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9-Year-Old Boy Petitions Congress To Stop Horse Slaughter

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Virginia representative Jim Moran meets with young Declan Gregg at the capitol to help stop the slaughter of horses.
Matt Laslo
Virginia representative Jim Moran meets with young Declan Gregg at the capitol to help stop the slaughter of horses.

In renewing an effort to permanently ban horse slaughter in the U.S., Rep. Jim Moran (D-Va.) is getting some help from a 9-year-old.

Declan Gregg says he first learned that horses were being slaughtered in the U.S. for human consumption overseas last year. He says it made him feel terrible, so he started a blog and got a letter writing campaign under way. Today, Declan delivered more than 1,000 of those letters to lawmakers and to the president.

"Just because we are children doesn't mean we can't stand up for what we believe in," says Declan. "We are citizens of this country and decisions made by adults affect us too."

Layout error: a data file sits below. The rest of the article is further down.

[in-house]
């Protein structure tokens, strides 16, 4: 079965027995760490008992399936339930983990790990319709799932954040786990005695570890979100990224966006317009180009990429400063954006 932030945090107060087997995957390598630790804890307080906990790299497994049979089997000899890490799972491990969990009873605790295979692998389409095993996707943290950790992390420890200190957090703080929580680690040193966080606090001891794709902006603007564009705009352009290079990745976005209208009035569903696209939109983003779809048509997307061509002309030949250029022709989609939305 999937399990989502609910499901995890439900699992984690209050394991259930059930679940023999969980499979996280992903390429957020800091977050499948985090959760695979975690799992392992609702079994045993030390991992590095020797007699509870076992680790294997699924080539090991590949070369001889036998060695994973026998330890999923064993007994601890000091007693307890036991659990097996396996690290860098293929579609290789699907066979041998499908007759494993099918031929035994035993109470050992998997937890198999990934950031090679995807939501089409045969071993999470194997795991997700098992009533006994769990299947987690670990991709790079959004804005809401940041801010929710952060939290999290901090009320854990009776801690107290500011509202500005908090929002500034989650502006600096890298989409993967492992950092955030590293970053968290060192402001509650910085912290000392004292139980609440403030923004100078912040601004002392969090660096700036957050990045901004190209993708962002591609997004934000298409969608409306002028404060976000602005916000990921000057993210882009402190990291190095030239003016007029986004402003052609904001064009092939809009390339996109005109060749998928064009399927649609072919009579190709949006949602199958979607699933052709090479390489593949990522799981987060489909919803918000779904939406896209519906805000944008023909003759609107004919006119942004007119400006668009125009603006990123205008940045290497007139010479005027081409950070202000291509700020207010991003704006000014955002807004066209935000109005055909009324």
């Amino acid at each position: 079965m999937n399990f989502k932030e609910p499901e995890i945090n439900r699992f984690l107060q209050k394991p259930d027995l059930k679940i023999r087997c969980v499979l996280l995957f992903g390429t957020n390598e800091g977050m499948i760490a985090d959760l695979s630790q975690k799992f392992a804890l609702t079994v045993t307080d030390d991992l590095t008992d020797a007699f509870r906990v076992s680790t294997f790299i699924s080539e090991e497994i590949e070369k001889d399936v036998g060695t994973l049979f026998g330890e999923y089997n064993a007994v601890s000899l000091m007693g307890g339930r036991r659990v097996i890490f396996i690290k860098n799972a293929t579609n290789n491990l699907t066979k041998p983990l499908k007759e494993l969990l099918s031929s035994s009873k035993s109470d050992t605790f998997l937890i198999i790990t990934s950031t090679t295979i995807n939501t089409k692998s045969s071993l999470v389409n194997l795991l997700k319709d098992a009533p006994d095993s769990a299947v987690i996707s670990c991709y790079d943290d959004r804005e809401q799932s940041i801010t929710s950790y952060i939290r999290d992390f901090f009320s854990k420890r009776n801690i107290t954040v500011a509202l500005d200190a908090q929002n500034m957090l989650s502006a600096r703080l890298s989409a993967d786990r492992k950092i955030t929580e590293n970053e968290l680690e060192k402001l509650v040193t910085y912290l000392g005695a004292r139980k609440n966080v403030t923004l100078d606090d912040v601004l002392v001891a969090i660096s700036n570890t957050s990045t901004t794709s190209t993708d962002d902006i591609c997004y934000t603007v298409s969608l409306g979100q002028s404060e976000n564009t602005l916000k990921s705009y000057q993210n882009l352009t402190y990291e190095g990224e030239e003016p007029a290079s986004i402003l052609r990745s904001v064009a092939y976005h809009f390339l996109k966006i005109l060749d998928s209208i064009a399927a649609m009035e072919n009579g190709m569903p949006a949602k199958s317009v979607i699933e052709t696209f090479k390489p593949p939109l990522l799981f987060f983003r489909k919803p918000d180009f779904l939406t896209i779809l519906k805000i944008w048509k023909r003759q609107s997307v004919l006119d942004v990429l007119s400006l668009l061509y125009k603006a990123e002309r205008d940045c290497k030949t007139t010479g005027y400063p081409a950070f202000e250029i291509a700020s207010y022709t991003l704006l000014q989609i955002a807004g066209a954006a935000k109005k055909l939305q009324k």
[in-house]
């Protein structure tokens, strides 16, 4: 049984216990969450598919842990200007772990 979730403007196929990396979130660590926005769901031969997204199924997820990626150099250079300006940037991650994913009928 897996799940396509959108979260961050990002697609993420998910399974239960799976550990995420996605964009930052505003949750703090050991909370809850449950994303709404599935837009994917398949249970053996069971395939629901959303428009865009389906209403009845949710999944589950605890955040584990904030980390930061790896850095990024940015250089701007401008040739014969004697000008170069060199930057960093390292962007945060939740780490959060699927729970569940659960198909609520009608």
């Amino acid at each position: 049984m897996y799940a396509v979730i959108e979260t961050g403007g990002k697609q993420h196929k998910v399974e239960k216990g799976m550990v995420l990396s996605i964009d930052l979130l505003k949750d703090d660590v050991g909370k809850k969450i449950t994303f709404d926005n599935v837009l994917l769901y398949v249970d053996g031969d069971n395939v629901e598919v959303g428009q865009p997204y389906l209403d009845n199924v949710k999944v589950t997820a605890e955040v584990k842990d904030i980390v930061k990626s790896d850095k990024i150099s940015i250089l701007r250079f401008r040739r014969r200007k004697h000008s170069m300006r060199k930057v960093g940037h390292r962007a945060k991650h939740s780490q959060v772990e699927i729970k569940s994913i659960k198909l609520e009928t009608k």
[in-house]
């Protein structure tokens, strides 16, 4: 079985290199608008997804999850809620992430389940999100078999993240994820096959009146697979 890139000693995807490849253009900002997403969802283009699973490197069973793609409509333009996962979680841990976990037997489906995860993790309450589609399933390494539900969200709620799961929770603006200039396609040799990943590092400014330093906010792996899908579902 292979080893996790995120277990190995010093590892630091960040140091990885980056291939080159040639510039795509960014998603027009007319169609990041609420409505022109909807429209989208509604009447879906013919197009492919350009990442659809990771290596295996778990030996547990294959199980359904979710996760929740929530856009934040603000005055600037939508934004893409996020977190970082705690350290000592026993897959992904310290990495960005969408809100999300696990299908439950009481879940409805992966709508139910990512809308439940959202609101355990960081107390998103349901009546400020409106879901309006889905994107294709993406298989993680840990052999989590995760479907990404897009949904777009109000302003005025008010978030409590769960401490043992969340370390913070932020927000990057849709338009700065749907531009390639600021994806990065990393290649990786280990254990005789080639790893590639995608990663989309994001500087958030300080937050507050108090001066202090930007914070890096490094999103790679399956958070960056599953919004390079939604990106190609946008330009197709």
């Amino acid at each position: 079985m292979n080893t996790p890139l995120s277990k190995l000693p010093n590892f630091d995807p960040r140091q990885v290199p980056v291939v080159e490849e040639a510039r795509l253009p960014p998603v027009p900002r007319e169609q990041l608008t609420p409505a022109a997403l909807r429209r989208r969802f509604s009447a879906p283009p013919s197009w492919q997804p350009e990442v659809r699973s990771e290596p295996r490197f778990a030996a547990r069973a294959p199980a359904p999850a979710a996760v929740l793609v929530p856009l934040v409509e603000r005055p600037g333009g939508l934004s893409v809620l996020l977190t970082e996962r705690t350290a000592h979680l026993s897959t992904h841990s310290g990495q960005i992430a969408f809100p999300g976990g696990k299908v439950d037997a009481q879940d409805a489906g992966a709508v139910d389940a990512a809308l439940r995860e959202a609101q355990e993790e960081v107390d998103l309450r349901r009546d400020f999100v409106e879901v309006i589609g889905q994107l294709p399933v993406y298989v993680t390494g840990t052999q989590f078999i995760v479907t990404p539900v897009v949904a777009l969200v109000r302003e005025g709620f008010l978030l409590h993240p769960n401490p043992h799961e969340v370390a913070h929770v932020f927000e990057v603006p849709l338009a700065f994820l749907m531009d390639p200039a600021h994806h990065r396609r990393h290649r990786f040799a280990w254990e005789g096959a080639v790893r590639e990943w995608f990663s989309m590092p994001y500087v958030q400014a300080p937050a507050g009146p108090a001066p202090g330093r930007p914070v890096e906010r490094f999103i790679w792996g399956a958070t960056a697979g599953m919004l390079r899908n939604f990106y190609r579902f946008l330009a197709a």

A ban on horse slaughter was lifted last fall -- a move Moran says was a mistake -- after being initiated by the Republican-controlled House.

"The truth is that horses are not raised or thought of as food production animals," says Rep. Moran. "They're treasured and loyal companion animals. That's why Americans revere them, why the public rejects slaughtering them for human consumption."

Supporters of horse consumption are working to open plants in at least four states, though many local communities are pushing back against them.

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